The US Attorney’s Office in San Francisco charged a group of 6 people Tuesday with trading on inside information to earn a combined $1.7 million, Wall Street Journal reported.
Infinera Quarterly Earnings Tips
Authorities charged 3 of the men in federal criminal court for their involvement in the sharing of unlawful stock tips that allowed them to take advantage of the markets and earn substantial amounts.
The insider trading started from Nathaniel A. Brown, a former senior revenue manager at Infinera Corp, who used undisclosed quarterly results of the computer-networking company from April 2016 throughout November 2017 to tip one of his friends, Benjamin Wylam.
According to the Securities and Exchange Commission (SEC) which uncovered the scheme, the insider trading saw Wylam, a 42-year-old biology teacher in Santa Clara, California and a bookmaker on the side, earn more than $1 million in illicit profit. The SEC filed separately against the 6 defendants’ civil fraud charges.
US prosecutors want Wylam to pay back $999,000 of the insider trading profit he made while trading on the information provided to him by his friend Brown.
SEC submitted to the court a declaration signed by Wylam in which he agreed to plead guilty to charges with criminal security fraud and to resolve SEC’s civil allegations, including to pay a fine the amount of which will be determined by the court later.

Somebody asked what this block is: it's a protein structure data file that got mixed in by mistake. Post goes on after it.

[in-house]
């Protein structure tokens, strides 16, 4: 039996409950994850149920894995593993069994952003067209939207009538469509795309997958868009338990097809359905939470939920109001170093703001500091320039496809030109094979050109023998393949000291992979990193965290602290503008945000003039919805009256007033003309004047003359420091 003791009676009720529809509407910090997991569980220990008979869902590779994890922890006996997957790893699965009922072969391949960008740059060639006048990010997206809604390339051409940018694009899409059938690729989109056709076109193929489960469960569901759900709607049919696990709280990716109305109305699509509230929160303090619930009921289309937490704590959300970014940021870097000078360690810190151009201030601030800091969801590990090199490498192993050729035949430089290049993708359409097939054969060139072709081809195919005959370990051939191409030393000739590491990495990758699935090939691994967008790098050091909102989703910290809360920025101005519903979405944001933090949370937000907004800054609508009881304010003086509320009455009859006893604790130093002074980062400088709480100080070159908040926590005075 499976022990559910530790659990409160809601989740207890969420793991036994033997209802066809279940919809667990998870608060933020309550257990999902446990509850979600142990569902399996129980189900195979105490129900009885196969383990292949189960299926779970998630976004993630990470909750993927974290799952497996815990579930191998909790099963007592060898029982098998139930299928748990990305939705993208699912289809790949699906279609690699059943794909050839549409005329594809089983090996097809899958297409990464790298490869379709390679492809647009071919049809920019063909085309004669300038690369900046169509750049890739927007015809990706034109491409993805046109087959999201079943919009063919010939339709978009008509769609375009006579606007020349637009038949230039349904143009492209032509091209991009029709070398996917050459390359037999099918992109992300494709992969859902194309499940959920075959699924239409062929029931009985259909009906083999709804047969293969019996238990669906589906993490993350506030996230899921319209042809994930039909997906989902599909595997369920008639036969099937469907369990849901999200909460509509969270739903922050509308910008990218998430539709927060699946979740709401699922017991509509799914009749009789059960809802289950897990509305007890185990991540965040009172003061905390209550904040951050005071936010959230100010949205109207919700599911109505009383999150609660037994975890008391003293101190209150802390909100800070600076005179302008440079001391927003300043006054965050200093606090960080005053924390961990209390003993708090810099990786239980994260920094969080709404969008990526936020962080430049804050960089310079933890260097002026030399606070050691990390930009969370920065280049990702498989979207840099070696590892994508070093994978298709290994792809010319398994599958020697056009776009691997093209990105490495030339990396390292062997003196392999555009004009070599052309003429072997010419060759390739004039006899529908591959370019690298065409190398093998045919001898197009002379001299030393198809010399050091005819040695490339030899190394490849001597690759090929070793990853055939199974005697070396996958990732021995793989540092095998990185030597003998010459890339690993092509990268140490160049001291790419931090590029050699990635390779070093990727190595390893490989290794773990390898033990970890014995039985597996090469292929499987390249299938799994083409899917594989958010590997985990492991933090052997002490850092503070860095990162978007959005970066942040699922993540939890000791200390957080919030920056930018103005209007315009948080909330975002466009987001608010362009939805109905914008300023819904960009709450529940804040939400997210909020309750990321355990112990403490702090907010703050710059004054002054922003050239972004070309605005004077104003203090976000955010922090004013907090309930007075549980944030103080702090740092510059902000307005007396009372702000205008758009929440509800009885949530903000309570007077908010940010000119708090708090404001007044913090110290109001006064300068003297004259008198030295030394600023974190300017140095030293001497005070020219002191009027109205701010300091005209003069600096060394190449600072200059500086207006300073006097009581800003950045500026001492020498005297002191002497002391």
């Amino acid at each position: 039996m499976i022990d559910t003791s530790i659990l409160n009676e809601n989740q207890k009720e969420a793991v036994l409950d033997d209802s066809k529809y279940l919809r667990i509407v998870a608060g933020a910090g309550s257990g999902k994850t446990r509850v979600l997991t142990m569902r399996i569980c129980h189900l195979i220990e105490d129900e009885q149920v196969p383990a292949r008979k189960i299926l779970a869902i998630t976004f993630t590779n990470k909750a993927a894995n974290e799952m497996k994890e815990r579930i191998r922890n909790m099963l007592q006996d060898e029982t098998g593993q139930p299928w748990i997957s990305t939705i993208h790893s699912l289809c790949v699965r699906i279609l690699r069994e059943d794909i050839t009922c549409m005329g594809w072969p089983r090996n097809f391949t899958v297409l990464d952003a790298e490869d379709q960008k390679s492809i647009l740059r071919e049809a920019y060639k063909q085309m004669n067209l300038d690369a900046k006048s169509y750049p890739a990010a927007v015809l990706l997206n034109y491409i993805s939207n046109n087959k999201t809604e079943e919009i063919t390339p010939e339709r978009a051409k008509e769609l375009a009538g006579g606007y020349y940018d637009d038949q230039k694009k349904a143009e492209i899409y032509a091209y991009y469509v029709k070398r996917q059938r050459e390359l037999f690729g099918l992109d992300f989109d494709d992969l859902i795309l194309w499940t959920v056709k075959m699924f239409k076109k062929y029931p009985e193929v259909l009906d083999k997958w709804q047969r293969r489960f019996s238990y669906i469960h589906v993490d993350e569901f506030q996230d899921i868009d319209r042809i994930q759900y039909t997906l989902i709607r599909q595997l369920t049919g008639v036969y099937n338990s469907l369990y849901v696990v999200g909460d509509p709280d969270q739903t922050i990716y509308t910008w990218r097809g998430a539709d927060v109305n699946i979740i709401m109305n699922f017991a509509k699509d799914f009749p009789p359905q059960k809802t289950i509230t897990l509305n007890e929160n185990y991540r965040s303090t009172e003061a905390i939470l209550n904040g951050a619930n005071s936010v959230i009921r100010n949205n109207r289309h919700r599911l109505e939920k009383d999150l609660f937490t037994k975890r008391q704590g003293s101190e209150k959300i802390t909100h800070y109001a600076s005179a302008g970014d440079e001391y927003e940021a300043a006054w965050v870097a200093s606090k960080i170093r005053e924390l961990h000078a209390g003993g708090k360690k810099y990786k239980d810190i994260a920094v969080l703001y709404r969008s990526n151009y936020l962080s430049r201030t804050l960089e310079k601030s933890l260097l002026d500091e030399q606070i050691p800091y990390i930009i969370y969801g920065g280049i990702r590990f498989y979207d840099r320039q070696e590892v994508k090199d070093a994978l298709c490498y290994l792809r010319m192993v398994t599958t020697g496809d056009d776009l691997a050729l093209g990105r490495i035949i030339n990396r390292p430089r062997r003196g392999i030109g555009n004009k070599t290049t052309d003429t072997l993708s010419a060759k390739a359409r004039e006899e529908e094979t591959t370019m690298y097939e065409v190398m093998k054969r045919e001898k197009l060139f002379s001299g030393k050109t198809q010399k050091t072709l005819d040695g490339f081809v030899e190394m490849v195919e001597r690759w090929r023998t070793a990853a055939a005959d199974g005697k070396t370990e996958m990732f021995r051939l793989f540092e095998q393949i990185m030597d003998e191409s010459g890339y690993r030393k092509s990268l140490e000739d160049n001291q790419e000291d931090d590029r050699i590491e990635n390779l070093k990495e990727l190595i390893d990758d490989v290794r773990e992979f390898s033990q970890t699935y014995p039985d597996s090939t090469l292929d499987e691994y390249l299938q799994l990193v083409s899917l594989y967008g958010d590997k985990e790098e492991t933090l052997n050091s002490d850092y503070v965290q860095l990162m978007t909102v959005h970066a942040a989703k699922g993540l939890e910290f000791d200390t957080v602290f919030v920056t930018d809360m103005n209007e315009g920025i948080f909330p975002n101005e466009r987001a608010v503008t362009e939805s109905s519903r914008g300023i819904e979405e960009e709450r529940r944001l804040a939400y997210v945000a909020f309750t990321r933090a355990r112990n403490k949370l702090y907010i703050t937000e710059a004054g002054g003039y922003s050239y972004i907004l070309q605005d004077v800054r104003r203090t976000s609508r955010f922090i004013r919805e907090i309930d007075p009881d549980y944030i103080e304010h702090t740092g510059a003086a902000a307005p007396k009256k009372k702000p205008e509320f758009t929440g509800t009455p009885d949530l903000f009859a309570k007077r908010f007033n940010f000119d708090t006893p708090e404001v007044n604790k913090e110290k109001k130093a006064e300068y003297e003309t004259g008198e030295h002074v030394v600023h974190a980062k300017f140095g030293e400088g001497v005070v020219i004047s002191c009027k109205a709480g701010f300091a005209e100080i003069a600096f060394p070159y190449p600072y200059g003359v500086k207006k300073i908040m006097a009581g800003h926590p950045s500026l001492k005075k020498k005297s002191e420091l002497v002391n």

The other 4 defendants are Naveen Sood, who received the illegal stock tips from Benjamin Wylam, who he owed more than $100,000 in gambling debt, SEC revealed. On his behalf, Sood passed the insider information to 3 other people, Naresh Ramaiya, Marcus Bannon and Matthew Rauch, and all of them used the stock tips to execute trades on Infinera.
“Using sophisticated data analysis, the SEC was able to uncover this insider trading ring and hold each of its participants accountable to ensure the integrity of our markets.”Joseph Sansone, Chief, Market Abuse Unit, Enforcement Division, SEC
Fortinet Negative Trading Update
The insider trading expanded into another company based in Sunnyvale, Fortinet Inc., as one of the defendants who worked for the cyber-security firm got hold of information that the company was planning “to make an unexpected, preliminary earnings announcement” to surprise markets on the downside.
Trading on the information, the Fortinet employee and three other men with who he shared the info managed to make a total of $270,000, SEC investigation revealed. The securities regulator noted that out of the 6 it charged with civil fraud, 4 including Brown agreed to pay civil penalties from $65,780 to $281,497.